Well you presented your problem as a 2d problem. If you need a different plane, just do a "component re-mapping". We calculate a point in the normal x-y plane. If you need a point in the x-z plane, just put the y value in z.

If you don't know the size of your two radii yet i would recommend to use my first method. The simplified version could be used when the two radii are very close to each other. So for example outer=50 inner=40. However if you have a 50 : 25 ratio (so a factor of about 2) you may notice the different distribution. The spawns would be more likely to be closer to the inner radius than to the outer.

```
Instantiate(prefab, new Vector3(point.x, 0, point.y), Quaternion.identity);
```

ohh, I forgot to specify it was in 3D

okey, I have understood the problem of distribution. I think that for this case I can simplify it, just like you say.

thank you so much!!

**Answer** by Cornelis-de-Jager
·
Dec 11, 2018 at 11:29 PM

You will need to calculate the spawn direction first then the actual distance from the center. See my implementation below:

```
public Transform prefab;
public int instances = 5000;
public float radiusMin = 20f;
public float radiusMax = 50f;
void Start()
{
for (int i = 0; i < instances; i++)
{
var x = Random.Range(-1f, 1f);
var y = Random.Range(-1f, 1f);
var direction = new Vector3(x, 0f, y);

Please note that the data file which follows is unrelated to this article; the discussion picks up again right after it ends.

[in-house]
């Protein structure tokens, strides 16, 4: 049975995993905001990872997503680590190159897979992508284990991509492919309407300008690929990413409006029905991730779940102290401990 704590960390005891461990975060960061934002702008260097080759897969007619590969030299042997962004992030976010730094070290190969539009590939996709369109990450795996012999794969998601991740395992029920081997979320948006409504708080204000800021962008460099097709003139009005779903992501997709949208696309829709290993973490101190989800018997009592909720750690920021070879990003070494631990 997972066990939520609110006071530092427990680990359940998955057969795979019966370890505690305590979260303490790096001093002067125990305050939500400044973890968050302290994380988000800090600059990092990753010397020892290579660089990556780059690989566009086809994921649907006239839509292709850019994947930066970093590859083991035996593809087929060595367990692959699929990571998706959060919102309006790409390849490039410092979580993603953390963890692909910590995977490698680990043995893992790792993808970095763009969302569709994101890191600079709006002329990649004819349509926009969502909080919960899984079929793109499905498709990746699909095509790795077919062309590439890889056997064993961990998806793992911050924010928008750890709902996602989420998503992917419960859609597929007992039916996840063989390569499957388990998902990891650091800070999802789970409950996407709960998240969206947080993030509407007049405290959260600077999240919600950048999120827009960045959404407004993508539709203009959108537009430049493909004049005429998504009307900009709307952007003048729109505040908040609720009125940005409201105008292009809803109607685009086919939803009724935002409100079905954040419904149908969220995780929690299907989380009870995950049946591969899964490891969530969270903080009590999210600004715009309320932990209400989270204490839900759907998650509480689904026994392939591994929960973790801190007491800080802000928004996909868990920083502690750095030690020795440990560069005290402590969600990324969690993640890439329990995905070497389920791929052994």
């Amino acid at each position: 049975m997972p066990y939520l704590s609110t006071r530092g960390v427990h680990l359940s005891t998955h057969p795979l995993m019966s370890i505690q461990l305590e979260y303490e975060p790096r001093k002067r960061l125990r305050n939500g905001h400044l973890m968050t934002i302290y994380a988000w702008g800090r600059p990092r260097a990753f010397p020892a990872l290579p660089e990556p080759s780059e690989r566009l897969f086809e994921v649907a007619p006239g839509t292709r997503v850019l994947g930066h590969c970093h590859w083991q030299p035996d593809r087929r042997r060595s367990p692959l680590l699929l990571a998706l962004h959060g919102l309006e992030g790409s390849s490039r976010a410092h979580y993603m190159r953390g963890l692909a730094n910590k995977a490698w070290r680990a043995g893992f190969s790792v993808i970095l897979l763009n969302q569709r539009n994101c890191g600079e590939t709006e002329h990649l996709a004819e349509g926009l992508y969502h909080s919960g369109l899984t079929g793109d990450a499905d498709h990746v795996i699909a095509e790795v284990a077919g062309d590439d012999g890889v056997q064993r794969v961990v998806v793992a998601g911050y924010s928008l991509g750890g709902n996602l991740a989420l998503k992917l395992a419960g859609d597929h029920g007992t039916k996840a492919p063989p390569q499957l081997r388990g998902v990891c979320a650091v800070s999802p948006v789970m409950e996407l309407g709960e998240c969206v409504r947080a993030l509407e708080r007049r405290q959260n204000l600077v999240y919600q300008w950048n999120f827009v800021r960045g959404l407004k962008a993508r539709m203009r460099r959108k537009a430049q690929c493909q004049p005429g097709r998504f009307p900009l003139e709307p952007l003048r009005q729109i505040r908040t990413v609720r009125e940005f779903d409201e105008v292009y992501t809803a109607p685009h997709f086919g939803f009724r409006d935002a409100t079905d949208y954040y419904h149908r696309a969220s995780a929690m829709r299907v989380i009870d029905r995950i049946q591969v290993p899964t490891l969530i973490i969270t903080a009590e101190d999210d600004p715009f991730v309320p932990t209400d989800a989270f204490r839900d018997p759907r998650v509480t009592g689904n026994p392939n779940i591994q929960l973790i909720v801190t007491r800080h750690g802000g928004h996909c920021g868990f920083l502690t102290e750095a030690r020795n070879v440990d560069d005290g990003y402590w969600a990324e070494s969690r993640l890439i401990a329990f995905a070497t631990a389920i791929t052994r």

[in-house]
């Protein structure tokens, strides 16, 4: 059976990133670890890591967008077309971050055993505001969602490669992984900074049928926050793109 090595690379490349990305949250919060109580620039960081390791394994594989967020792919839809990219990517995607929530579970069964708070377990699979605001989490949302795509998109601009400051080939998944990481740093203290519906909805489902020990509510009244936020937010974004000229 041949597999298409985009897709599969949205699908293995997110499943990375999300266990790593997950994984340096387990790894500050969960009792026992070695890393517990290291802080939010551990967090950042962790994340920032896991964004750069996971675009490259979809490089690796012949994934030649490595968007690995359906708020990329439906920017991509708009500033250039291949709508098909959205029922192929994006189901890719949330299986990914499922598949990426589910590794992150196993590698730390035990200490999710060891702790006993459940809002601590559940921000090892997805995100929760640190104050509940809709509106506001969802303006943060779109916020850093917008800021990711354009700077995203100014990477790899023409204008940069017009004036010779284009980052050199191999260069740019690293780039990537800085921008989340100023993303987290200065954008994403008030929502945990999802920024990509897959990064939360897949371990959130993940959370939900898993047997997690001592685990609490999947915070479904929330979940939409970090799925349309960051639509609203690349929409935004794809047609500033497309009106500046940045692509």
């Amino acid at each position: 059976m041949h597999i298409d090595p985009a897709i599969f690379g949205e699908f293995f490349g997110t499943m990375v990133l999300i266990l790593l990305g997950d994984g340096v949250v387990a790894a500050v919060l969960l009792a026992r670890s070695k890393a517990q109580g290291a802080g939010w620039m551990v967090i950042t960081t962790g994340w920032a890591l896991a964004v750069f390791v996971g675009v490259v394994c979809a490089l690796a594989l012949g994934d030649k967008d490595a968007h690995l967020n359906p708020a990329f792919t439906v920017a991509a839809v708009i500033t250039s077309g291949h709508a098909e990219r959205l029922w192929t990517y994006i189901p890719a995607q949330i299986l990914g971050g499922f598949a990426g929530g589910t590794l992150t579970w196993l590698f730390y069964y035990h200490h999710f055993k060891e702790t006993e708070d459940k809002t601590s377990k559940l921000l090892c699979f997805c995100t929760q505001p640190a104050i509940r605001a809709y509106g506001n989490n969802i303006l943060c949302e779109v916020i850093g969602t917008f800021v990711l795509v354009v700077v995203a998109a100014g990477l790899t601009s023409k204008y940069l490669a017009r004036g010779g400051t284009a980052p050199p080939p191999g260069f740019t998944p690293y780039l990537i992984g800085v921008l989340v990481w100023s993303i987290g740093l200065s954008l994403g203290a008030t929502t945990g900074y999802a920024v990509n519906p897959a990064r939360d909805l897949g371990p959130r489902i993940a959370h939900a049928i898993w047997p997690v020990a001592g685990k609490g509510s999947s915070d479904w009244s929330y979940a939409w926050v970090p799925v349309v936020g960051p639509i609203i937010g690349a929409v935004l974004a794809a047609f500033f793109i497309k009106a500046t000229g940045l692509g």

var radius = Random.Range( radiusMin, radiusMax);
Transform t = Instantiate(prefab);
t.localPosition = direction * radius;
t.SetParent(transform);
}
}
```

I get this error on "var direction = Vector3(x, y, 0f);" ->

"Error CS1955: Non-invocable member 'Vector3' cannot be used like a method. (CS1955) (Assembly-CSharp)"

sorry it needs a new tag. I've updated the code

Note that this will not result in a circular shape:

```
var x = Random.Range(-1f, 1f);
var y = Random.Range(-1f, 1f);
var direction = Vector3(x, y, 0f);
```

This is a square. Even when you normalize your direction you get heavy "banding" in the 4 diagonal directions since when normalizing the vector you squish the initial uniform distribution within the square into a circle. So the density of the 4 corners get pushed inwards and increase the density in those areas.

Apart from that, as i mentioned in my answer, using this radius calculation also doesn't produce a uniform distribution radially but instead you get a higher density at the center and a lower density at the outer perimeter.

Its not meant to be a circle. Its simply to get direction.

But you scale your direction with your radius. And your direction vector is a point within a square. If you scale this vector the resulting area will still be a square. Normalizing would fix this, however as i said you get a non uniform distribution.

It's works like the code of @Bunny83 but the same thing happens

it's fine but I want to change the angle 90º.

(but I want to change the angle)

No, this code can not produce a circular pattern in it's current form. Not without normalizing the direction.